How Can Having a Bad Foot Strike Hurt Your Running?

A bad foot strike within a matter of time will lead to an injury. Everyone is unique and has a different mechanical genetic makeup.

Own your originality. Focus on landing both feet under your torso first and foremost, and don’t overthink it!

Less is more, especially in this case scenario. You will never be able to progress in miles or snag a new race PR if you don’t focus on nailing your foot cadence first.

Let’s say for a SUB-4-hour marathon, three runners had the following:

Foot Cadence Marathon Time

200 spm 4:00 hours

195 spm 4:00 hours

201 spm 4:00 hours

If the runner with a cadence of 195 steps per minute increased their cadence by 5-10%, they probably could’ve saved more energy and used that to push forward and move further, faster than the other two runners with a higher cadence and the same final marathon time. The beauty of learning from experience! 🙂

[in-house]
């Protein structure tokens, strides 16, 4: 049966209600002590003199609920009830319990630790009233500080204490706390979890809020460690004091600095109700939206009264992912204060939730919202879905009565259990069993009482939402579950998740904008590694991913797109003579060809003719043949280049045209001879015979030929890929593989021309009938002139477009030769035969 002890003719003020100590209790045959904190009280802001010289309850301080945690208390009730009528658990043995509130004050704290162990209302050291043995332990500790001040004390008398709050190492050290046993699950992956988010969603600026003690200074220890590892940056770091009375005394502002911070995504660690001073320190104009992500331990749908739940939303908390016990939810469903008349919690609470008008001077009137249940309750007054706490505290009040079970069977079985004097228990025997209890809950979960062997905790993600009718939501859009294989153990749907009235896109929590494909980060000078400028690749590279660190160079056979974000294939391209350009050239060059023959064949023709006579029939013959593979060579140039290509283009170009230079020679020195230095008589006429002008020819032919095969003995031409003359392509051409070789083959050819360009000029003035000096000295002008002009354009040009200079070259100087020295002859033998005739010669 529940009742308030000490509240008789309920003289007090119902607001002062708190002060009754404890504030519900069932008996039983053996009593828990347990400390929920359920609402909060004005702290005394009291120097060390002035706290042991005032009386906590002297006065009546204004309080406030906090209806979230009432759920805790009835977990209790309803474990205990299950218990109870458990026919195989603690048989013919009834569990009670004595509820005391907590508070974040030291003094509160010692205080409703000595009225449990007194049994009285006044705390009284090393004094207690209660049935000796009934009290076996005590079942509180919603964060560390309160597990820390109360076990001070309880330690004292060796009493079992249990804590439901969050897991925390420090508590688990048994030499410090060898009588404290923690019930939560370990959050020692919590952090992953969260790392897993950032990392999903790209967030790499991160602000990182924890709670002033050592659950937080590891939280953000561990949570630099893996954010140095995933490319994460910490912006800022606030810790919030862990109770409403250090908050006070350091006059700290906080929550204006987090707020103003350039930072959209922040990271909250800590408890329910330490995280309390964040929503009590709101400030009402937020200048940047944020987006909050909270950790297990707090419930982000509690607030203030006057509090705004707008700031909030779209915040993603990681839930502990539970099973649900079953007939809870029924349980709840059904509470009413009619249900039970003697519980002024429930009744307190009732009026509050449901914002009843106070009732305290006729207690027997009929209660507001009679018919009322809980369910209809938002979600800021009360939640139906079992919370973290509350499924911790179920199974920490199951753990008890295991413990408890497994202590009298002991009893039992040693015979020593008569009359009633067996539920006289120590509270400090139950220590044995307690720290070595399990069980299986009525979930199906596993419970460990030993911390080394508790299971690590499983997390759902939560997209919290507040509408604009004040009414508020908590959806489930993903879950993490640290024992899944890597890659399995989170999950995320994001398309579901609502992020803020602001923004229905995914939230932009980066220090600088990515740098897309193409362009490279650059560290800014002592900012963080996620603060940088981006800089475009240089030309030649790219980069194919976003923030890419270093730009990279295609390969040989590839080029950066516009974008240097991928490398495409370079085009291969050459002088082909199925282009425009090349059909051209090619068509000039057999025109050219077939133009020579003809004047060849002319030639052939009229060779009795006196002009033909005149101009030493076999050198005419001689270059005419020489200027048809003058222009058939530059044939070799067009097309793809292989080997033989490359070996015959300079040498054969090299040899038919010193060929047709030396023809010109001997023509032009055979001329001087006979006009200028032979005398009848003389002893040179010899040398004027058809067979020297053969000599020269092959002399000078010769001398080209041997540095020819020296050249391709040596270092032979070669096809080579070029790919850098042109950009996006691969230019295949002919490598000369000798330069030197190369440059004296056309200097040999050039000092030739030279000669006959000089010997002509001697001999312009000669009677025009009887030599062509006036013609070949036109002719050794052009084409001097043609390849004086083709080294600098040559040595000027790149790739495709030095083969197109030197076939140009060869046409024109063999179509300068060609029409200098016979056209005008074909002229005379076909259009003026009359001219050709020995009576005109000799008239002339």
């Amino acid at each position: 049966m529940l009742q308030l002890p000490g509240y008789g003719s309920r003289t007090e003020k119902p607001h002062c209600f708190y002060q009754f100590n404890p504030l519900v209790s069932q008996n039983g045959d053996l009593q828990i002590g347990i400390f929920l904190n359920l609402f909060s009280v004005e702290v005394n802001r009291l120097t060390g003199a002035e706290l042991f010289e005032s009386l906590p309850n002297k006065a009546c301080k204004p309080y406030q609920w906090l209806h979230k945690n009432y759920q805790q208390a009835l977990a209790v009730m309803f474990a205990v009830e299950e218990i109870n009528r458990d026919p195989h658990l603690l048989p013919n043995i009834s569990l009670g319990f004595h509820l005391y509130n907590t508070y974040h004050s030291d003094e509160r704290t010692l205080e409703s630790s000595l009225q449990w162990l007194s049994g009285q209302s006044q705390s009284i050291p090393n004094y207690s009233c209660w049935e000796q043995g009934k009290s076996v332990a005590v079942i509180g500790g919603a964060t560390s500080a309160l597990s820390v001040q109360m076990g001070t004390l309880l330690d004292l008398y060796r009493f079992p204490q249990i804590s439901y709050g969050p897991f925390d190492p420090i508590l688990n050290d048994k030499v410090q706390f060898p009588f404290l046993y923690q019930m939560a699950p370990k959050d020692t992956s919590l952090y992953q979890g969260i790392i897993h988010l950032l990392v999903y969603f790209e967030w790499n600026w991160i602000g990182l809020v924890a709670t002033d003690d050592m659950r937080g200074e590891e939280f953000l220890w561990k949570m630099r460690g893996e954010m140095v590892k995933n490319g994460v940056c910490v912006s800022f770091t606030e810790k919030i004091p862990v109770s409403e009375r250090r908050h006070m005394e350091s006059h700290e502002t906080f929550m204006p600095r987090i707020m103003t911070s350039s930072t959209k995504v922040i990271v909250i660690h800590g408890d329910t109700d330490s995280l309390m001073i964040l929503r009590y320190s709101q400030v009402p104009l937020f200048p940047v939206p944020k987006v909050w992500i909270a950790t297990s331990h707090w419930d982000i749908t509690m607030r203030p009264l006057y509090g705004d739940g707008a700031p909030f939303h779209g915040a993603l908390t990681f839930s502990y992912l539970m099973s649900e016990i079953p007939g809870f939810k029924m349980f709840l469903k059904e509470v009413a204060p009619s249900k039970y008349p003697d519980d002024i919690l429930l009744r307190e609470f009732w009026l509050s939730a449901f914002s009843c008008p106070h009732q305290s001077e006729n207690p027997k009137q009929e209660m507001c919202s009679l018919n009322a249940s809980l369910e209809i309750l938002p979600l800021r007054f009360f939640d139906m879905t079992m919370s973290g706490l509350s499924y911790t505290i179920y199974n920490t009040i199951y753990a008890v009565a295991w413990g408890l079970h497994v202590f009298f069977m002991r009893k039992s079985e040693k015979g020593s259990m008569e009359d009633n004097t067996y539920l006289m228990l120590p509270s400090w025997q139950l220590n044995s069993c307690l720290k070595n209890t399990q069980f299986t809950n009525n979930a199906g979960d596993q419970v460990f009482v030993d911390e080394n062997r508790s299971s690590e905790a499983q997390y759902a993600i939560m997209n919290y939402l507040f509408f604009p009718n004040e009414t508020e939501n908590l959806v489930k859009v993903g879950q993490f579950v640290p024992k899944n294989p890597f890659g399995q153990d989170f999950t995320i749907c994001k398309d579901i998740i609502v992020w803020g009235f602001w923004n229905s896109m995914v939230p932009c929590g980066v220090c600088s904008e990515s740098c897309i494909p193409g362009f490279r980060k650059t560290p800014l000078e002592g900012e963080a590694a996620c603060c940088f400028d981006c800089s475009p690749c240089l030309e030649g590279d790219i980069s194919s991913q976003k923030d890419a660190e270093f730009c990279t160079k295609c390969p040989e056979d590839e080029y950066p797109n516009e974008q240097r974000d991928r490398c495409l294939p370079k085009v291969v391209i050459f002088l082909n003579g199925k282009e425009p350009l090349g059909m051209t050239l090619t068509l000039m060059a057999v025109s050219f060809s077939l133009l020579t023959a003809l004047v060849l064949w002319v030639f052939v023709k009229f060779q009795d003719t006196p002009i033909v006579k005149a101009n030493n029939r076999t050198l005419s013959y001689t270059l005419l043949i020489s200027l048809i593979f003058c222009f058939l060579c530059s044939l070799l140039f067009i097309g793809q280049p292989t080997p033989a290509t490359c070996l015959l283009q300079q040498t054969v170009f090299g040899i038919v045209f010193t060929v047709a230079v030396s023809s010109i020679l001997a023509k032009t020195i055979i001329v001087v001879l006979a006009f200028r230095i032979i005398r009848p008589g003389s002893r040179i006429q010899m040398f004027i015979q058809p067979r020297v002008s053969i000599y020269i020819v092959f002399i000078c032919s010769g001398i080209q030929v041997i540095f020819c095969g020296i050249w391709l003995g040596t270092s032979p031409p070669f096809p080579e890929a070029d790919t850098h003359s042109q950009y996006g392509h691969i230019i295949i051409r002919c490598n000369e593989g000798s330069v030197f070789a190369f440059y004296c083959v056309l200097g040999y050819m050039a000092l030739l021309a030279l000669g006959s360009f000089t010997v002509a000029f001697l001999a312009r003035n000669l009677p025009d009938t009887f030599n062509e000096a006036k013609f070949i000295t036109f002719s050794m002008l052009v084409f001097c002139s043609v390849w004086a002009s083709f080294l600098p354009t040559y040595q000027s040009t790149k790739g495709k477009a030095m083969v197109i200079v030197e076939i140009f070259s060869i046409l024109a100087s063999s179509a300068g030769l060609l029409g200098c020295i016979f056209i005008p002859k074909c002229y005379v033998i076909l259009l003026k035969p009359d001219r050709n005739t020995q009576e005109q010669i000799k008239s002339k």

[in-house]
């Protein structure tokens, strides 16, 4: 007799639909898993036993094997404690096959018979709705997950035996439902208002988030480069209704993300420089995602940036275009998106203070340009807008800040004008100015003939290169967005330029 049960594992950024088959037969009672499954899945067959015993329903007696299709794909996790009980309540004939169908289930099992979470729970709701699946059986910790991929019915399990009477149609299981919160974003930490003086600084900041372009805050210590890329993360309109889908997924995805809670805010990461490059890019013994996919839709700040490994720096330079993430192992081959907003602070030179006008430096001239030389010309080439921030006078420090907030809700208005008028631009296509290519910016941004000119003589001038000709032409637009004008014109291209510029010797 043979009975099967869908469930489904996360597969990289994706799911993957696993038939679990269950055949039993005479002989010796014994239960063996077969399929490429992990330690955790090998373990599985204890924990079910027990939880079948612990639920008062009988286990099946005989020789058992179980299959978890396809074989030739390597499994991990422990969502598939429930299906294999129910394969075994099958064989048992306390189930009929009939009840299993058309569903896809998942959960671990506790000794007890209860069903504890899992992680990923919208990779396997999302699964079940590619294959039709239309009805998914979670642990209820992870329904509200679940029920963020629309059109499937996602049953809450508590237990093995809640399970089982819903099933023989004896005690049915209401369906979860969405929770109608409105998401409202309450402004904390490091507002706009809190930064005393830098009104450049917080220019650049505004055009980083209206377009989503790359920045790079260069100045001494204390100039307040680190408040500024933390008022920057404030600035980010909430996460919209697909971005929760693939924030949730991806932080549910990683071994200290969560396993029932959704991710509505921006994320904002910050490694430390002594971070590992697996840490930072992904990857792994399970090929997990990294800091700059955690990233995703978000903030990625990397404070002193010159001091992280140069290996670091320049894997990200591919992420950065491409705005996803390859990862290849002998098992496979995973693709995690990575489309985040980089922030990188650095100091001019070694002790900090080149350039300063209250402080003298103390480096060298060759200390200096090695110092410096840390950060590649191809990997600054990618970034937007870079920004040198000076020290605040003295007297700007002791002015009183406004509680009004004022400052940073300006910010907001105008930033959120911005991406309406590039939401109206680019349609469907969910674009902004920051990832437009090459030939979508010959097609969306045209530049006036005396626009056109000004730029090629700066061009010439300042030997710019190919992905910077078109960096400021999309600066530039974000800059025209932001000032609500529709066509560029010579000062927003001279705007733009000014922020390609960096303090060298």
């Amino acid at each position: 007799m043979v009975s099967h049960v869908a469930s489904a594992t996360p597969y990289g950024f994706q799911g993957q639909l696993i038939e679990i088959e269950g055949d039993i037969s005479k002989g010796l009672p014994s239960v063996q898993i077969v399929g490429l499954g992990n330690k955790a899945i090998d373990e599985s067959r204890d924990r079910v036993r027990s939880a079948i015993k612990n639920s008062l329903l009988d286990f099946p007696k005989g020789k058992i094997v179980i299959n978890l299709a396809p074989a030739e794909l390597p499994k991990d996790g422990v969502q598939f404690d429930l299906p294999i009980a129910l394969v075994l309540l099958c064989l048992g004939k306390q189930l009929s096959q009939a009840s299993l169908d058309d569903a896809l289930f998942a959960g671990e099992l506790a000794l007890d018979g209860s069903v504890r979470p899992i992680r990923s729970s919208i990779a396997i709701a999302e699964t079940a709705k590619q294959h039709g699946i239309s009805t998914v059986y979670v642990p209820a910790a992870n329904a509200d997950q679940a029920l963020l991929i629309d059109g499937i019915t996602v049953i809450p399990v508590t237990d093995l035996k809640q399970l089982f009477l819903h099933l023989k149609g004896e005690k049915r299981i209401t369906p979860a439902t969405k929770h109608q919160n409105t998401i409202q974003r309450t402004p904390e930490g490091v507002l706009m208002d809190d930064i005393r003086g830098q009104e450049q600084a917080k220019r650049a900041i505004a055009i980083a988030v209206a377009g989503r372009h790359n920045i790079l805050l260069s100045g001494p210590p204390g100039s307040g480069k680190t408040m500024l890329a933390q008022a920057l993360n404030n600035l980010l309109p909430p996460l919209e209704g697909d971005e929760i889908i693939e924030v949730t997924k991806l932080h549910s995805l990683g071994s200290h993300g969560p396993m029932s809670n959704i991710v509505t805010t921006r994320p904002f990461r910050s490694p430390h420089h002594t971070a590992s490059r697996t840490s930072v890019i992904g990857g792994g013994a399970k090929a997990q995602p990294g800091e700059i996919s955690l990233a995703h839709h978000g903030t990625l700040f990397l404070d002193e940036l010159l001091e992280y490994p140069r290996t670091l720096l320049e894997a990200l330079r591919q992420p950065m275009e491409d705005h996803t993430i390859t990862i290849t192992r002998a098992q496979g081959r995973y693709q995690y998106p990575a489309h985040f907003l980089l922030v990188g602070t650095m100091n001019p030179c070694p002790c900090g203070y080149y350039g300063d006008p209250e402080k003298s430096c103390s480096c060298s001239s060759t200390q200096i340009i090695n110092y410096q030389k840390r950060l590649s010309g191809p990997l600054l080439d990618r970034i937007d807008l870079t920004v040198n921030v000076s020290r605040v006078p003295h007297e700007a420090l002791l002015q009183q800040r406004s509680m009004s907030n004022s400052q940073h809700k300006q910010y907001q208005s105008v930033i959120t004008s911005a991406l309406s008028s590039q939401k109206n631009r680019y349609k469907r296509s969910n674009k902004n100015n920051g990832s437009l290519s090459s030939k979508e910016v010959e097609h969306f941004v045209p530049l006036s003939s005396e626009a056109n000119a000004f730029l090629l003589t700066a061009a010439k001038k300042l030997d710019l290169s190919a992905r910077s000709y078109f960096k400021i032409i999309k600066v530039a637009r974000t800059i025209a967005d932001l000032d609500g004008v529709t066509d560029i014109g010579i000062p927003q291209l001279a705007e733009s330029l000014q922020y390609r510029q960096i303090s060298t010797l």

Furthermore, it’s important to closely assess how you are recovering, eating, sleeping, and doing outside of the fitness aspect of your training. Doing this will help you perform the best you can without risking any injuries. Whether that means adding in more mobility work, stretching drills, hours of daily sleep, or establishing healthier eating holistically, it’s important not to neglect these things to allow yourself to see how much your running can do for you!


If You Have Been Running, Can You Still Adjust Your Foot Strike?

You can always grow and learn more about yourself. Going back to the basics and retesting your body’s running mechanics and form every once in a while is a blessing. Take those opportunities and create learning experiences out of them. Our bodies are everchanging, our minds are ever-changing, and so is our running as we grow with the sport.

Remain a student of your profession and you’ll be running pain-free and happy for life! Also, it’s free!